Today on April 29, 1429, Joan of Arc, a seventeen-year-old girl with no military experience, relieved the siege of Orleans and triumphantly marched through the city.
The Siege of Orleans was one of the most significant events of the Hundred Years’ War between England and France. The epic war between Europe's two greatest rivals began with Edward III's invasion of Normandy. The kings of England long laid claim to the French crown and were prepared to take it by force. For nearly a century, the English army wreaked havoc on France. They won countless victories such as the legendary battles of Crecy, Poitiers, and Agincourt. France, quite literally on the brink of destruction, needed a hero to save them.
At this point in the war, Orleans was one of the last major cities to fall into enemy hands. Located along the Loire river, the English planned to use Orleans as a staging point for the invasion of southern France. Throughout the autumn of 1428, the English army under the command of Thomas Montagu, Earl of Salisbury, began systematically capturing all of surrounding towns and castles. After leaving garrisons at all of his new conquests, Salisbury assembled an army of 4,000 men and formally besieged Orleans on October 12.
However, the city's commander, Jean d'Orleans, had watched the noose being tightened for months and was well-prepared for a prolonged attack. Orleans itself was located on the north side of the Loire and protected a massive 19-arch bridge spanning the river. The French had built a fort on the southern bank to protect the crucial river crossing. Known as Les Tourelles, it consisted of a stone barbican (a fortified outpost) with a twin-towered gatehouse.
The English focused their initial attacks on these outer defenses and captured the Les Tourelles less than two weeks later. The surviving French soldiers fled across the bridge into Orleans. The next day, Salisbury was mortally wounded by debris from a cannon shot while surveying the river crossing. His immediate replacement, the Earl of Suffolk, failed to capitalize on the momentum and the siege of Orleans lay dormant for several weeks.
In early December 1428, the more experienced and competent Earl of Shrewsbury relieved Suffolk and took command. He sent soldiers north of the river and constructed a series of fortifications around the city, effectively cutting off all of its supply routes. But the English lines were porous and lacked sufficient troops to fully blockade the city. Slowly, but surely, French reinforcements had trickled into the city. By the spring, the garrison had swelled to 7,000-strong with the support of armed citizens. On February 14, 1429, Charles VII sent a relief force to attack the English but was defeated at the Battle of the Herrings.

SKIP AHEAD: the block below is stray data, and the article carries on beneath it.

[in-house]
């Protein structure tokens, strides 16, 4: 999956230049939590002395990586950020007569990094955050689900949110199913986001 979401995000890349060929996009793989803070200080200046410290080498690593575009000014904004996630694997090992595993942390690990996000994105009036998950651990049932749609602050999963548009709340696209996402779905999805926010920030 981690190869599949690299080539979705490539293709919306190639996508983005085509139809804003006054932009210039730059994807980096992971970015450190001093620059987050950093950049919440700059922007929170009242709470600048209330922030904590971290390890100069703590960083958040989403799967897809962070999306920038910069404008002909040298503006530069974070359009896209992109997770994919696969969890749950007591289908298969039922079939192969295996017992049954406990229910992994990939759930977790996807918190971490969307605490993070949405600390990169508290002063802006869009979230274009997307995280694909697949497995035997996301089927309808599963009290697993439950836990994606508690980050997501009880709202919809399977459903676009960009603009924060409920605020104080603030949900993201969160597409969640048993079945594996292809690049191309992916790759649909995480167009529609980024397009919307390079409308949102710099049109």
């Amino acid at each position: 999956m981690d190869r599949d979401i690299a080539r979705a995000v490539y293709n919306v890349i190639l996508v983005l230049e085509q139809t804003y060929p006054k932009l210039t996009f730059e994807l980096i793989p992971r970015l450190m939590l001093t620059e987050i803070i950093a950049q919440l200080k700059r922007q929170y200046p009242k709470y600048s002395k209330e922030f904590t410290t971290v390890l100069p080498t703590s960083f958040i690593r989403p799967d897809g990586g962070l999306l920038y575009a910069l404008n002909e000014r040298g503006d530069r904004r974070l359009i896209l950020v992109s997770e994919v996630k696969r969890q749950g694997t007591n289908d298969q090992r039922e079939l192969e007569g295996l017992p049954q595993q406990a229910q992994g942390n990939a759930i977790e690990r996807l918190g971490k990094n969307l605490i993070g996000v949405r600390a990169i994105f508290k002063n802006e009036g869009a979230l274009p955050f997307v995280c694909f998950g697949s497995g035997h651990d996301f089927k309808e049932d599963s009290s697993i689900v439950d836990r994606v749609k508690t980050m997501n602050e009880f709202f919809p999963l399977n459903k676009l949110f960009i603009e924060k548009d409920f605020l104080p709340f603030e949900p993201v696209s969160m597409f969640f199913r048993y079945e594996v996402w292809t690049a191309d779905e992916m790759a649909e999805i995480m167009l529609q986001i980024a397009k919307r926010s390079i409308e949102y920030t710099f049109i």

The stalemate at the siege of Orleans continued for several more months. But the defenders were running dangerously low on supplies and were contemplating terms of surrender. Meanwhile, Joan of Arc — an obscure peasant from the village of Doremy — convinced Charles, the Dauphin of France, to give her command of a new relief force. Joan insisted that it was her divine mission from God to help Charles expel the English and see him crowned in Rouen. So in early April, after being examined by clerics in Poitiers, the dauphin remarkably granted Joan her wish.
A few weeks later, the French forces reached the city after marching through the dangerous countryside. With the English soldiers briefly distracted, Joan seized the opportunity and entered through the city's eastern gates completely unopposed. On April 29, the citizens of Orleans celebrated as she entered with new troops and fresh supplies. Nicknamed the Maid of Orleans, she inspired the people to continue fighting and passionately reassured them of victory. Over the next week, she bravely led the soldiers into a number of successful skirmishes against the English. Joan was even struck by an arrow during one of the battles but quickly returned to action.
Ten days later, the English formally called off the siege of Orleans and retreated from the region. The French victory at Orleans was undoubtedly a watershed moment of the Hundred Years’ War. It served as an important catalyst for renewed hope and determination. Joan of Arc continued fighting during the Loire Campaign and quickly became a beloved national hero. She was captured by the English less than two years and burned at the stake for witchcraft and heresy.